Objective: The purpose of this study was to compare transcutaneous electrical nerve stimulation (TENS) and stabilization exercises in an attempt to prevent fatigue and improve muscle activation in patients with lumbar disk herniation associated with low back pain.
Methods: This study involved 29 patients (age range 25-58 years) randomized into 2 groups: the segmental stabilization group (n = 15), who received stabilization exercises on the transversus abdominis (TrA) and lumbar multifidus muscles; and the TENS group (n = 14), who received electrotherapy. Groups underwent 16 sessions, for 60 minutes, twice per week, and they were evaluated before and after intervention. Pain was measured using a visual analog scale, functional disability using the Oswestry Disability Index, muscle activation and fatigue with electromyography, and patients’ ability to contract the TrA with a pressure biofeedback unit. Analyses within and between groups were performed.
Results: The stabilization group improved lumbar multifidus fatigue (median frequency [MF] initial [P = .002], MF final [P < .001], MF slope [P = .001], and resistance time [P < .001]), ability to contract the TrA (P < .001), pain (P < .001), and functional disability (P < .001). TENS only was effective for pain (P = .012).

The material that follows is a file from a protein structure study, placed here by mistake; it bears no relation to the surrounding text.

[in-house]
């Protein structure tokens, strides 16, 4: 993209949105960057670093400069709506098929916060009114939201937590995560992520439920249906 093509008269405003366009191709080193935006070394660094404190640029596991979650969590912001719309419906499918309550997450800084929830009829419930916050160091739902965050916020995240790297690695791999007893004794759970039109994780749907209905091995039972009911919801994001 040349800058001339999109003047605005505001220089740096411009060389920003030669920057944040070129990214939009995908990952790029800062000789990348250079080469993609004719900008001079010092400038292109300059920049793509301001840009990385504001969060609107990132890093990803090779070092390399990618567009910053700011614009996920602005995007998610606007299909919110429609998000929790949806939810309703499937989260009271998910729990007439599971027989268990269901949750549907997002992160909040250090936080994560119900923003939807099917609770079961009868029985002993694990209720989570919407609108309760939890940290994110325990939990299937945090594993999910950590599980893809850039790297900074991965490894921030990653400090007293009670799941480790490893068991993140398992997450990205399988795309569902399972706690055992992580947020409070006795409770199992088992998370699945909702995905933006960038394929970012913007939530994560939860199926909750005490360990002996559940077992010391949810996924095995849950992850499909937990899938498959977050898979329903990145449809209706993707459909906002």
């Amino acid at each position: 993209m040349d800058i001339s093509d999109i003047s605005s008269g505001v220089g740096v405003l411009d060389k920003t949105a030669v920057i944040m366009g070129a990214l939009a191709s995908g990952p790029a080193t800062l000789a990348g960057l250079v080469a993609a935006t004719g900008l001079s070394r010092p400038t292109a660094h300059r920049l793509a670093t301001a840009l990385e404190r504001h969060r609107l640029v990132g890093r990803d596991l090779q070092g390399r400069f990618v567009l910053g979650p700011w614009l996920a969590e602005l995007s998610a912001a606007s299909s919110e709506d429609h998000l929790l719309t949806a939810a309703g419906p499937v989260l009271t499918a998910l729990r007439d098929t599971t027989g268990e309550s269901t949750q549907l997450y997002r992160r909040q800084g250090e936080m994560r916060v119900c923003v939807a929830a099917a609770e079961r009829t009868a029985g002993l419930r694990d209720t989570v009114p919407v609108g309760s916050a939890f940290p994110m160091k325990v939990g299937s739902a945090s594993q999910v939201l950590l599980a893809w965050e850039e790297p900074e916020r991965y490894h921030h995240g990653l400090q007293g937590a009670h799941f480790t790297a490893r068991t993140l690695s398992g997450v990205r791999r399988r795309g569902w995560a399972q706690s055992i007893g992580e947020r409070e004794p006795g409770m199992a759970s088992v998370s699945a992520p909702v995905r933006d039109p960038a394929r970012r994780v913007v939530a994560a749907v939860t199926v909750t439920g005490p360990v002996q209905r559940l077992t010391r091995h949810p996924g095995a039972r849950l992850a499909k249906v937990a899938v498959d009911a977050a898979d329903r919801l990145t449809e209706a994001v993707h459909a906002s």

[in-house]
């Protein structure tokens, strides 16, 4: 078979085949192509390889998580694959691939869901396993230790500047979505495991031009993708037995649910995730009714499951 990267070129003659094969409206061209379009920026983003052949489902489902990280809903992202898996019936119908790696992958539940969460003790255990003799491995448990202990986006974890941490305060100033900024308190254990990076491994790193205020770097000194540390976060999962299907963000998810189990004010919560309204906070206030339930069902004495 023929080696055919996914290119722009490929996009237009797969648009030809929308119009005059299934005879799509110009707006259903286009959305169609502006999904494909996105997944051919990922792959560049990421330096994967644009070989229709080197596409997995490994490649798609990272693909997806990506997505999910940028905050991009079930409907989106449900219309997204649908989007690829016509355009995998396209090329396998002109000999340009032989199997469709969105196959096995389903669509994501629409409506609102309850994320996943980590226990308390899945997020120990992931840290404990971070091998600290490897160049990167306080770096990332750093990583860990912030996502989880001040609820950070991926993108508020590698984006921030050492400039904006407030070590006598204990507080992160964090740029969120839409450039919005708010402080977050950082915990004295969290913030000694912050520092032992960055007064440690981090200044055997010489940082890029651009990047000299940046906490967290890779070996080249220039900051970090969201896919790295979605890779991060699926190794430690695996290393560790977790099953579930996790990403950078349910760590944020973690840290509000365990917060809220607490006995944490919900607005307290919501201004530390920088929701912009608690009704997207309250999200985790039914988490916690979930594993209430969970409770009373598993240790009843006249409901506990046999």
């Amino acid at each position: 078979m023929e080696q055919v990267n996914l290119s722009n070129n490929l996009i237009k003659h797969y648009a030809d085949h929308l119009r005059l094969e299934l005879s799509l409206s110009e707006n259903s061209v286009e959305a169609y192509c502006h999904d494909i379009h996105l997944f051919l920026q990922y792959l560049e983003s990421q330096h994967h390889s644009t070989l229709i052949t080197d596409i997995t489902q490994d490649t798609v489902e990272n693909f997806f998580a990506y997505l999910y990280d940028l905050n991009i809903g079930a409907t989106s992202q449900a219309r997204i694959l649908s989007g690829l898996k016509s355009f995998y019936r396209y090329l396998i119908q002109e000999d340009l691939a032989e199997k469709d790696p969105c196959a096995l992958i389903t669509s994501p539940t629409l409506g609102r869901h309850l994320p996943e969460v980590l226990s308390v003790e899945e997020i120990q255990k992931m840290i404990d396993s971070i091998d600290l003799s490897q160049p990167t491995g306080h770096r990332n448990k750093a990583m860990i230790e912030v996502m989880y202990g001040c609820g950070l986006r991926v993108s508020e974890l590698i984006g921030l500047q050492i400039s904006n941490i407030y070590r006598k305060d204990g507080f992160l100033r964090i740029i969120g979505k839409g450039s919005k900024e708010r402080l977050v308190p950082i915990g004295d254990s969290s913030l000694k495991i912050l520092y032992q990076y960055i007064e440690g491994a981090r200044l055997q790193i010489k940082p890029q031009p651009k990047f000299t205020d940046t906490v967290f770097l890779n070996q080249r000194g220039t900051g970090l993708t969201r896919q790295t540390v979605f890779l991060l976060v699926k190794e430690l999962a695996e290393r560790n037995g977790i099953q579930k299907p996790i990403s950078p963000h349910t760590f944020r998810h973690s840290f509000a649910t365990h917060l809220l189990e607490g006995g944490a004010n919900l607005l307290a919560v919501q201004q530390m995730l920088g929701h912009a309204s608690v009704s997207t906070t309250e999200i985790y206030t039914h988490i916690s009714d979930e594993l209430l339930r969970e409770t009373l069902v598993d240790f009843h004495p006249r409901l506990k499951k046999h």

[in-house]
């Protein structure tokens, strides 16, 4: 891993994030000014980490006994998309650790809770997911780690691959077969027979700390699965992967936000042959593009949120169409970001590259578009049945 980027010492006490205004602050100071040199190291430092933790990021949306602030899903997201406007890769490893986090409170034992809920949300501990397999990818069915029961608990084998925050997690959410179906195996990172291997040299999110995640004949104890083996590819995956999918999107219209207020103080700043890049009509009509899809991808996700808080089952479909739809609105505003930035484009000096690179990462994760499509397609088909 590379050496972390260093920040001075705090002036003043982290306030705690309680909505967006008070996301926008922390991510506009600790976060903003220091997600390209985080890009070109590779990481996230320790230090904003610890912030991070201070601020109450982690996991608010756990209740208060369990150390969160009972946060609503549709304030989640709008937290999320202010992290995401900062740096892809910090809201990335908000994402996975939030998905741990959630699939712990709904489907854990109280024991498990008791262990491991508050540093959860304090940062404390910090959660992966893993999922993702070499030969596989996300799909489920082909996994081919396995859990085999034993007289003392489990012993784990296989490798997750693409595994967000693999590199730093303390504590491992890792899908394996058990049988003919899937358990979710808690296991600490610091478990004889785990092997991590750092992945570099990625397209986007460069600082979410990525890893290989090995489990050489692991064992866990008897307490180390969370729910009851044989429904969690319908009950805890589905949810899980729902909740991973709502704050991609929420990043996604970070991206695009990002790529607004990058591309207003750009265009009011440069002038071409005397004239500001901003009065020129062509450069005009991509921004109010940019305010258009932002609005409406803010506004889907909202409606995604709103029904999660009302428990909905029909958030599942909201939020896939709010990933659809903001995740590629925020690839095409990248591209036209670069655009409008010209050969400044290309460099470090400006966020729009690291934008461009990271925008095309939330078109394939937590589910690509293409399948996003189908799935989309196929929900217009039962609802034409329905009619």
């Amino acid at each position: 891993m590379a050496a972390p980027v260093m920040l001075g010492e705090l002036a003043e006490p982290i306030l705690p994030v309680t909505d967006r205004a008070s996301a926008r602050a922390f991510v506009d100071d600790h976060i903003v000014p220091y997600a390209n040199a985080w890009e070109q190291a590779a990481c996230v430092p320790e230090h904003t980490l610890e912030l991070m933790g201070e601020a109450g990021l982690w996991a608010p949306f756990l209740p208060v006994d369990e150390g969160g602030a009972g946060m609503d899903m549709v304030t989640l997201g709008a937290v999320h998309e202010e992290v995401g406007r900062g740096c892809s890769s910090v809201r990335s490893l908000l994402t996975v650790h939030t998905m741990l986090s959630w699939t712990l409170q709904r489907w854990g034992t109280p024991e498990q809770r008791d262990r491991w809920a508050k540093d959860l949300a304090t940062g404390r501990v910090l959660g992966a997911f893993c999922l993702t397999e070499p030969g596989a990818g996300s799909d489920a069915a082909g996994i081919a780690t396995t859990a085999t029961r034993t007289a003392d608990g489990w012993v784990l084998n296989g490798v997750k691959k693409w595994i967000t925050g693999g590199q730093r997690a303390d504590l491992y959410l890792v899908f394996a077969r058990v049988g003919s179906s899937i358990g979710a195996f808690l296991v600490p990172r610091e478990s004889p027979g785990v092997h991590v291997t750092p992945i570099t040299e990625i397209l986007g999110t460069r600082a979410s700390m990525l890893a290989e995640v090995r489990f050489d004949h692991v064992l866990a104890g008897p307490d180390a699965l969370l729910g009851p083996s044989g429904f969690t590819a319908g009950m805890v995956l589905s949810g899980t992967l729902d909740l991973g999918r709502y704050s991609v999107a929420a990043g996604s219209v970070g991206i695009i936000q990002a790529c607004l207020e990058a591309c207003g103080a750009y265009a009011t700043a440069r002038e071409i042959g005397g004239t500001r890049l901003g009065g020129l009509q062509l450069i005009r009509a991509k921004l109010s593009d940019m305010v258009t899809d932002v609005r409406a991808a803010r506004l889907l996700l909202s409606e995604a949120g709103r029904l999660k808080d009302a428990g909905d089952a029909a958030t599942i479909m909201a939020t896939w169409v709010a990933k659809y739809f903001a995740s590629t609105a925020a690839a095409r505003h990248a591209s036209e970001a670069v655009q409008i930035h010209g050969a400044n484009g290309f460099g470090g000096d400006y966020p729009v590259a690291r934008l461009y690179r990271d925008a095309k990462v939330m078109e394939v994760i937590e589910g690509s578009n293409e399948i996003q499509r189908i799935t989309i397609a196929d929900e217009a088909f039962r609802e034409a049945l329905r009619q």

Conclusion: Although it relieved pain, TENS was not effective as a single treatment to prevent fatigue, increase TrA contraction, and reduce functional disability in herniated disk patients. Stabilization exercises alone improved all measured outcomes.
Author keywords: Muscle Fatigue; Abdominal Muscles; Transcutaneous Electrical Nerve Stimulation; Intervertebral Disk Displacement
Author affiliations: LAVR: Campus Binacional of Oiapoque, Federal University of Amapá, Oiapoque, Amapá, Brazil; BC:Laboratory of Human Movement Studies, Department of Physical Therapy and Occupational Therapy, Institute of Health Sciences, Federal University of Pará, Belém, Pará, Brazil; FJRF, TNB, APMCCES, JC, APM: Department of Physical, Speech, and Occupational Therapy, School of Medicine, University of Sao Paulo, Sao Paulo, Brazil; MOM: Laboratory of Human Movement Studies, Department of Physical Therapy and Occupational Therapy, Institute of Health Sciences, Federal University of Pará, Belém, Pará, Brazil; GPLA: Department of Physical Therapy, School of Medicine, Federal University of Ceará, Fortaleza, Ceará, Brazil
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